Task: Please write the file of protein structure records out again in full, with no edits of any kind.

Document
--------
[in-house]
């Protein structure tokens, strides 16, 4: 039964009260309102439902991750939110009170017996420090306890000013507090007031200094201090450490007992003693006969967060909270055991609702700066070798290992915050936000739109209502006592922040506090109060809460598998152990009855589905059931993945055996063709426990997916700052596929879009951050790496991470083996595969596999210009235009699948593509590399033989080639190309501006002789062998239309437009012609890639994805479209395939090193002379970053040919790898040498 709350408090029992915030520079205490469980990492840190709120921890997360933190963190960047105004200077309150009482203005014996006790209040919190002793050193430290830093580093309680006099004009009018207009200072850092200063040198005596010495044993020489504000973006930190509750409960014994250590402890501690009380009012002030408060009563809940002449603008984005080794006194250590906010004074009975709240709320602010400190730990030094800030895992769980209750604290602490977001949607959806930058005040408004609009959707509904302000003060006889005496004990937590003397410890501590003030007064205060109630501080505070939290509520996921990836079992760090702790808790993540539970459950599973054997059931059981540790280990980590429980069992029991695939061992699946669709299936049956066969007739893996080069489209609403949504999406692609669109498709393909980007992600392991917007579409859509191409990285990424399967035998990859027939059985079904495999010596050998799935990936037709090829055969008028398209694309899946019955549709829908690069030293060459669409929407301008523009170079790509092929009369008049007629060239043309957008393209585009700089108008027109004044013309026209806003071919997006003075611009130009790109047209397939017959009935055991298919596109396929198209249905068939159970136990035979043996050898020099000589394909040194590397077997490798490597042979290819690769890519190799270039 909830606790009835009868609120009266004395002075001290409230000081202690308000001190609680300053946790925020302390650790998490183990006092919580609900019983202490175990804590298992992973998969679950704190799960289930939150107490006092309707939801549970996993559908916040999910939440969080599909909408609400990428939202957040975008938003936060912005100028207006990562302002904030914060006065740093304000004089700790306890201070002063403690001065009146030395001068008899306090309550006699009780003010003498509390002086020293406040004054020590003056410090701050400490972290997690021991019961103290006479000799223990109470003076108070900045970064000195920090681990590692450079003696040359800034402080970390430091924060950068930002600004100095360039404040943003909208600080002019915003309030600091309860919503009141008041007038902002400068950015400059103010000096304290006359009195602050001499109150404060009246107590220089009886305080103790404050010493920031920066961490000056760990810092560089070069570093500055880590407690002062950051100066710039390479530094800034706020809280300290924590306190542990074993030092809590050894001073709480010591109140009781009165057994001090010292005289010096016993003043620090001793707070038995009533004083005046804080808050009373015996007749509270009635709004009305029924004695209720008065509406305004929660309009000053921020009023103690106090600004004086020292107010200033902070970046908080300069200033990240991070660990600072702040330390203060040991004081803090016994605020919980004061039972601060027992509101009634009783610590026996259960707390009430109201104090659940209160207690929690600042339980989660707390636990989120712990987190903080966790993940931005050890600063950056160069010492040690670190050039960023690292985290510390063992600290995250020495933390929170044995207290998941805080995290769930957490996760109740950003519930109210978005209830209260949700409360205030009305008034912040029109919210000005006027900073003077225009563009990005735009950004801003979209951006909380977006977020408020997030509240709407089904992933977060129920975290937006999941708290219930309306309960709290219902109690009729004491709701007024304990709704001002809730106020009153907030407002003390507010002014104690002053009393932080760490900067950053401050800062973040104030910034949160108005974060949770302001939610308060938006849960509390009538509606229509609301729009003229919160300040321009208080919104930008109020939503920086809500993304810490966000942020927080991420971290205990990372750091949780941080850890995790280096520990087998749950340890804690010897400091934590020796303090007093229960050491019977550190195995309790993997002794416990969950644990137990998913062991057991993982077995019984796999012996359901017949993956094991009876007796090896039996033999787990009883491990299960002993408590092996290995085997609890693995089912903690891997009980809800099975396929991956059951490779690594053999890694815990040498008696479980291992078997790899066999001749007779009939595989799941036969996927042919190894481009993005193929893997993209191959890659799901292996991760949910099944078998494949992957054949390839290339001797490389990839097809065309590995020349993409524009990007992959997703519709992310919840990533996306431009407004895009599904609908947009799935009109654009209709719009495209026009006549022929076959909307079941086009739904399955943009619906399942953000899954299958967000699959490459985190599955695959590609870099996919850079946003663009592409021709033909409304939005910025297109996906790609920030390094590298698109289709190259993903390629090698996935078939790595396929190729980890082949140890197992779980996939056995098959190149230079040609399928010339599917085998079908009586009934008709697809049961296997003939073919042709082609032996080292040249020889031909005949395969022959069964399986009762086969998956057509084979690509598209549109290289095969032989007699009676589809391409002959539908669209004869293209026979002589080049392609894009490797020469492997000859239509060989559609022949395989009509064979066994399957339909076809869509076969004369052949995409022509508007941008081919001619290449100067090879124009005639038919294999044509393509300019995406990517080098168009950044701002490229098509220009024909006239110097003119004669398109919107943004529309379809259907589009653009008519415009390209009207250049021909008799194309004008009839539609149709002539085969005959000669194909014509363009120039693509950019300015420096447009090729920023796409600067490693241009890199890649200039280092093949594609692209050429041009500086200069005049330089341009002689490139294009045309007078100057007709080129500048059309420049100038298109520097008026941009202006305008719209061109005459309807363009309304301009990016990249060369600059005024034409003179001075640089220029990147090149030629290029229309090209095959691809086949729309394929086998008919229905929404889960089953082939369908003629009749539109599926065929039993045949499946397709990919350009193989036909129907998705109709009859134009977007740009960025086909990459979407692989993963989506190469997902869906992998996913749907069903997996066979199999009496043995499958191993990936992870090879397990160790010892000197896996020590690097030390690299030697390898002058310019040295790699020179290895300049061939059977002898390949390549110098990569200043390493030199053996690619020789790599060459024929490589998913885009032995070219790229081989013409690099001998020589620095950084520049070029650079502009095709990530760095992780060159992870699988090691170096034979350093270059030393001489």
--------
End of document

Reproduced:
[in-house]
């Protein structure tokens, strides 16, 4: 039964009260309102439902991750939110009170017996420090306890000013507090007031200094201090450490007992003693006969967060909270055991609702700066070798290992915050936000739109209502006592922040506090109060809460598998152990009855589905059931993945055996063709426990997916700052596929879009951050790496991470083996595969596999210009235009699948593509590399033989080639190309501006002789062998239309437009012609890639994805479209395939090193002379970053040919790898040498 709350408090029992915030520079205490469980990492840190709120921890997360933190963190960047105004200077309150009482203005014996006790209040919190002793050193430290830093580093309680006099004009009018207009200072850092200063040198005596010495044993020489504000973006930190509750409960014994250590402890501690009380009012002030408060009563809940002449603008984005080794006194250590906010004074009975709240709320602010400190730990030094800030895992769980209750604290602490977001949607959806930058005040408004609009959707509904302000003060006889005496004990937590003397410890501590003030007064205060109630501080505070939290509520996921990836079992760090702790808790993540539970459950599973054997059931059981540790280990980590429980069992029991695939061992699946669709299936049956066969007739893996080069489209609403949504999406692609669109498709393909980007992600392991917007579409859509191409990285990424399967035998990859027939059985079904495999010596050998799935990936037709090829055969008028398209694309899946019955549709829908690069030293060459669409929407301008523009170079790509092929009369008049007629060239043309957008393209585009700089108008027109004044013309026209806003071919997006003075611009130009790109047209397939017959009935055991298919596109396929198209249905068939159970136990035979043996050898020099000589394909040194590397077997490798490597042979290819690769890519190799270039 909830606790009835009868609120009266004395002075001290409230000081202690308000001190609680300053946790925020302390650790998490183990006092919580609900019983202490175990804590298992992973998969679950704190799960289930939150107490006092309707939801549970996993559908916040999910939440969080599909909408609400990428939202957040975008938003936060912005100028207006990562302002904030914060006065740093304000004089700790306890201070002063403690001065009146030395001068008899306090309550006699009780003010003498509390002086020293406040004054020590003056410090701050400490972290997690021991019961103290006479000799223990109470003076108070900045970064000195920090681990590692450079003696040359800034402080970390430091924060950068930002600004100095360039404040943003909208600080002019915003309030600091309860919503009141008041007038902002400068950015400059103010000096304290006359009195602050001499109150404060009246107590220089009886305080103790404050010493920031920066961490000056760990810092560089070069570093500055880590407690002062950051100066710039390479530094800034706020809280300290924590306190542990074993030092809590050894001073709480010591109140009781009165057994001090010292005289010096016993003043620090001793707070038995009533004083005046804080808050009373015996007749509270009635709004009305029924004695209720008065509406305004929660309009000053921020009023103690106090600004004086020292107010200033902070970046908080300069200033990240991070660990600072702040330390203060040991004081803090016994605020919980004061039972601060027992509101009634009783610590026996259960707390009430109201104090659940209160207690929690600042339980989660707390636990989120712990987190903080966790993940931005050890600063950056160069010492040690670190050039960023690292985290510390063992600290995250020495933390929170044995207290998941805080995290769930957490996760109740950003519930109210978005209830209260949700409360205030009305008034912040029109919210000005006027900073003077225009563009990005735009950004801003979209951006909380977006977020408020997030509240709407089904992933977060129920975290937006999941708290219930309306309960709290219902109690009729004491709701007024304990709704001002809730106020009153907030407002003390507010002014104690002053009393932080760490900067950053401050800062973040104030910034949160108005974060949770302001939610308060938006849960509390009538509606229509609301729009003229919160300040321009208080919104930008109020939503920086809500993304810490966000942020927080991420971290205990990372750091949780941080850890995790280096520990087998749950340890804690010897400091934590020796303090007093229960050491019977550190195995309790993997002794416990969950644990137990998913062991057991993982077995019984796999012996359901017949993956094991009876007796090896039996033999787990009883491990299960002993408590092996290995085997609890693995089912903690891997009980809800099975396929991956059951490779690594053999890694815990040498008696479980291992078997790899066999001749007779009939595989799941036969996927042919190894481009993005193929893997993209191959890659799901292996991760949910099944078998494949992957054949390839290339001797490389990839097809065309590995020349993409524009990007992959997703519709992310919840990533996306431009407004895009599904609908947009799935009109654009209709719009495209026009006549022929076959909307079941086009739904399955943009619906399942953000899954299958967000699959490459985190599955695959590609870099996919850079946003663009592409021709033909409304939005910025297109996906790609920030390094590298698109289709190259993903390629090698996935078939790595396929190729980890082949140890197992779980996939056995098959190149230079040609399928010339599917085998079908009586009934008709697809049961296997003939073919042709082609032996080292040249020889031909005949395969022959069964399986009762086969998956057509084979690509598209549109290289095969032989007699009676589809391409002959539908669209004869293209026979002589080049392609894009490797020469492997000859239509060989559609022949395989009509064979066994399957339909076809869509076969004369052949995409022509508007941008081919001619290449100067090879124009005639038919294999044509393509300019995406990517080098168009950044701002490229098509220009024909006239110097003119004669398109919107943004529309379809259907589009653009008519415009390209009207250049021909008799194309004008009839539609149709002539085969005959000669194909014509363009120039693509950019300015420096447009090729920023796409600067490693241009890199890649200039280092093949594609692209050429041009500086200069005049330089341009002689490139294009045309007078100057007709080129500048059309420049100038298109520097008026941009202006305008719209061109005459309807363009309304301009990016990249060369600059005024034409003179001075640089220029990147090149030629290029229309090209095959691809086949729309394929086998008919229905929404889960089953082939369908003629009749539109599926065929039993045949499946397709990919350009193989036909129907998705109709009859134009977007740009960025086909990459979407692989993963989506190469997902869906992998996913749907069903997996066979199999009496043995499958191993990936992870090879397990160790010892000197896996020590690097030390690299030697390898002058310019040295790699020179290895300049061939059977002898390949390549110098990569200043390493030199053996690619020789790599060459024929490589998913885009032995070219790229081989013409690099001998020589620095950084520049070029650079502009095709990530760095992780060159992870699988090691170096034979350093270059030393001489």